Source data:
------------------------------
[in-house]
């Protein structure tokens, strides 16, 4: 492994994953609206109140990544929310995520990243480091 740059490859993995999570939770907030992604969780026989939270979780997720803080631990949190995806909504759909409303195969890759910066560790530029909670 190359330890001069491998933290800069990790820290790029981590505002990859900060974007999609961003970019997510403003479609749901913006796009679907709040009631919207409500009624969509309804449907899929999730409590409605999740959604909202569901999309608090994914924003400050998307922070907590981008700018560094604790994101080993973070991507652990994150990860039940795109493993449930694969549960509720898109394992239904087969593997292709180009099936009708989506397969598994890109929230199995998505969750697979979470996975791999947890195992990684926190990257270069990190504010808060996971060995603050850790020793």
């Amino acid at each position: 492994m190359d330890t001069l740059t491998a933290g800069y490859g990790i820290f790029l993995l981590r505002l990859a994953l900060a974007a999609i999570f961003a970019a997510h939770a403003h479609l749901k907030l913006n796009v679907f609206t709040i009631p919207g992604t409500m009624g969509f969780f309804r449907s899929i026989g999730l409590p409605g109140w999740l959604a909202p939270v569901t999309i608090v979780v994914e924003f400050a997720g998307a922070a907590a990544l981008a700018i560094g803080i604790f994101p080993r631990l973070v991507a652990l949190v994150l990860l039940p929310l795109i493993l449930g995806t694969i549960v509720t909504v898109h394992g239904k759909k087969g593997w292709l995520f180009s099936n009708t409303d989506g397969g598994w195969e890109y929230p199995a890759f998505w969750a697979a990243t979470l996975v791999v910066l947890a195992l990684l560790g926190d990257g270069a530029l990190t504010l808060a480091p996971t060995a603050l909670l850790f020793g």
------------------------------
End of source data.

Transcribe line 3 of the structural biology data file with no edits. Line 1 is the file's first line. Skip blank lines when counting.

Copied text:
């Amino acid at each position: 492994m190359d330890t001069l740059t491998a933290g800069y490859g990790i820290f790029l993995l981590r505002l990859a994953l900060a974007a999609i999570f961003a970019a997510h939770a403003h479609l749901k907030l913006n796009v679907f609206t709040i009631p919207g992604t409500m009624g969509f969780f309804r449907s899929i026989g999730l409590p409605g109140w999740l959604a909202p939270v569901t999309i608090v979780v994914e924003f400050a997720g998307a922070a907590a990544l981008a700018i560094g803080i604790f994101p080993r631990l973070v991507a652990l949190v994150l990860l039940p929310l795109i493993l449930g995806t694969i549960v509720t909504v898109h394992g239904k759909k087969g593997w292709l995520f180009s099936n009708t409303d989506g397969g598994w195969e890109y929230p199995a890759f998505w969750a697979a990243t979470l996975v791999v910066l947890a195992l990684l560790g926190d990257g270069a530029l990190t504010l808060a480091p996971t060995a603050l909670l850790f020793g």